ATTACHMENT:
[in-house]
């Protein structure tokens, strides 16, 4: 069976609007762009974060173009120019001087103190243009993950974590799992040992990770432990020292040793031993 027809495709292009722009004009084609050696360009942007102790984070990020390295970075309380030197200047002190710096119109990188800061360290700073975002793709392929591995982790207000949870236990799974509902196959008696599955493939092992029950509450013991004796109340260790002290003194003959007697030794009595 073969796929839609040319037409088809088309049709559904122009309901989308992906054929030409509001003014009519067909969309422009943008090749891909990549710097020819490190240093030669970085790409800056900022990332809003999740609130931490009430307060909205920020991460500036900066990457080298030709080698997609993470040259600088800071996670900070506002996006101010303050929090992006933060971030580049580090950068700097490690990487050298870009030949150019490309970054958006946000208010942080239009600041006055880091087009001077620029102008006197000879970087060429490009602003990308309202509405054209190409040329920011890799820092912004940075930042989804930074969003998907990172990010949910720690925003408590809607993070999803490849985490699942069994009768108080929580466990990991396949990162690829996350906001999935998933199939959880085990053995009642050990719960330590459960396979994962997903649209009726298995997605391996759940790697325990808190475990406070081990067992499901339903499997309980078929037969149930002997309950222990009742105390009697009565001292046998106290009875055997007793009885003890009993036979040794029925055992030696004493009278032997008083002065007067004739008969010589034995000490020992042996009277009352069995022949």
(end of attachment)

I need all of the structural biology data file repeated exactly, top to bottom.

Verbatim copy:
[in-house]
């Protein structure tokens, strides 16, 4: 069976609007762009974060173009120019001087103190243009993950974590799992040992990770432990020292040793031993 027809495709292009722009004009084609050696360009942007102790984070990020390295970075309380030197200047002190710096119109990188800061360290700073975002793709392929591995982790207000949870236990799974509902196959008696599955493939092992029950509450013991004796109340260790002290003194003959007697030794009595 073969796929839609040319037409088809088309049709559904122009309901989308992906054929030409509001003014009519067909969309422009943008090749891909990549710097020819490190240093030669970085790409800056900022990332809003999740609130931490009430307060909205920020991460500036900066990457080298030709080698997609993470040259600088800071996670900070506002996006101010303050929090992006933060971030580049580090950068700097490690990487050298870009030949150019490309970054958006946000208010942080239009600041006055880091087009001077620029102008006197000879970087060429490009602003990308309202509405054209190409040329920011890799820092912004940075930042989804930074969003998907990172990010949910720690925003408590809607993070999803490849985490699942069994009768108080929580466990990991396949990162690829996350906001999935998933199939959880085990053995009642050990719960330590459960396979994962997903649209009726298995997605391996759940790697325990808190475990406070081990067992499901339903499997309980078929037969149930002997309950222990009742105390009697009565001292046998106290009875055997007793009885003890009993036979040794029925055992030696004493009278032997008083002065007067004739008969010589034995000490020992042996009277009352069995022949």